Lansing — Alyssa Stepter’s passion for teaching was sparked when she was a student at Averill Primary School in Lansing.
Now, she has come full circle, returning to the Lansing School District through a fellowship that draws people from a variety of backgrounds and professions.
Stepter is one of four fellows who have joined the district through an Urban Leaders Fellowship.
Lansing School District officials see the program as an opportunity to bring in talented young professionals to work on their development, while at the same time developing the district and making a positive impact on the community. The district also sees the program as an opportunity to engage young professionals who may be recruited as district leaders in the future.
The fellowships are part of the school district’s Rewarding Educator Achievement and Performance program, which is funded by federal grants, said Jaime Gundrum, REAP project assistant director for the school district.
“One of the goals of the grant is to increase the workforce at all levels, including management level,” she said. “We know it’s difficult for someone to get into a new district, so this creates an opportunity for them to learn about the district a year before taking office.”
While serving the district, the four fellows rotate in various departments and areas, including human resources, finance, and education.
Fellows entering the Lansing School District this year come from a variety of backgrounds and possess a wide range of skills.
A Flint Community School alumnus, Vincent Price Jr. has served as Assistant Principal and Athletic Director of the Detroit West Preparatory Academy, Chief School Administrator of El Hadj Malik El Shabaz Academy in Lansing, and Superintendent of Genesee STEM Academy. According to biographical information provided by the school district.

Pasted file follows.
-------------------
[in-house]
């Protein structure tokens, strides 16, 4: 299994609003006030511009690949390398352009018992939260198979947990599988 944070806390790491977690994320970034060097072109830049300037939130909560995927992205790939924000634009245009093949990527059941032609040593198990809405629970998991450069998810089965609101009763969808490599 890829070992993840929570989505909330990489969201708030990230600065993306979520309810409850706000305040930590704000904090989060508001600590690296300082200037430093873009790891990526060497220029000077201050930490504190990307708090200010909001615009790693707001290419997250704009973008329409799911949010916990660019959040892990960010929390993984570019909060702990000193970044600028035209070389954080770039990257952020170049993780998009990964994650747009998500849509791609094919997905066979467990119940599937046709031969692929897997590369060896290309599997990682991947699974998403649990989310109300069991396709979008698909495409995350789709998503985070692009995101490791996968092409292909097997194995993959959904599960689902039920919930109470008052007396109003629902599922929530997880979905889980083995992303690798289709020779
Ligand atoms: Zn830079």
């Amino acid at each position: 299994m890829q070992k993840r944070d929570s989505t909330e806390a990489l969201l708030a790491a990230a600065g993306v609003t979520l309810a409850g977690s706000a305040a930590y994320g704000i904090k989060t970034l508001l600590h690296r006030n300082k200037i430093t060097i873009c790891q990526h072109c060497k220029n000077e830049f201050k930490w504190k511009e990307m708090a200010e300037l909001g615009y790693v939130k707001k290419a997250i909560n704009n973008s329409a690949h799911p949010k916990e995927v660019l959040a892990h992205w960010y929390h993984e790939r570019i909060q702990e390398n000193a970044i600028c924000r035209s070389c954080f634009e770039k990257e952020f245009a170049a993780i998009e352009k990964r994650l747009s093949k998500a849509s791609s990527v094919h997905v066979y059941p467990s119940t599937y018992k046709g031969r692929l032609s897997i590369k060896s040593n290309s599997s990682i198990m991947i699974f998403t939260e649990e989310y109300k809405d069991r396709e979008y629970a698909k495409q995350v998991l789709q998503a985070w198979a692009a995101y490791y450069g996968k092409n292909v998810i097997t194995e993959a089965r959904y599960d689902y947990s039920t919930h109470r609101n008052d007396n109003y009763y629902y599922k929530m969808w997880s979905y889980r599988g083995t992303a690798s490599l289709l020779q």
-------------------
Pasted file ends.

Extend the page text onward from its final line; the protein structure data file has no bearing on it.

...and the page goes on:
Nate Gatlin comes to Price Jr. with over 14 years of teaching experience.
Anthony Greenburg’s teaching career began in 2001 at Eastern High School in the Lansing School District, where he taught English. Nine years later, he became the assistant principal of the CW Otto Middle School in Lansing. He moved to Lansing Community College in his 2011 and early he helped launch the college.
Greenberg is back in Lansing after a short stint at Northwest Community School in Jackson’s alternate high school.
Stepter worked as an academic specialist in the Department of Education at Michigan State University, specializing in outreach. She worked with freshmen of color attending her MSU from urban communities to help them adjust to campus and get a head start on their college careers.
She has a similar focus in her work as a Fellow of the Lansing School District.
“Working in urban areas is a deliberate part of my journey to stay focused on[diversity, equity, inclusion]and social justice-focused work,” Stepter said.
Stepter has started a fellowship with the REAP department. For the remainder of the school year, Stepter plans to move to the district’s department, which works to secure competitive grants, then to the Office of School Culture, and finally to alternative education.
“We really hope it will be a mutually beneficial experience for them to learn new skills and contribute to us with the skills they bring.
After the fellowship ended, Stepter kept the option open but did not rule out attending the Lansing School District full-time. She hopes to continue her leadership role focused on urban education issues and educational opportunities for greater access and equity.
“For me, it’s always been that way,” Stepter said. “I’m passionate about it. It fuels me.
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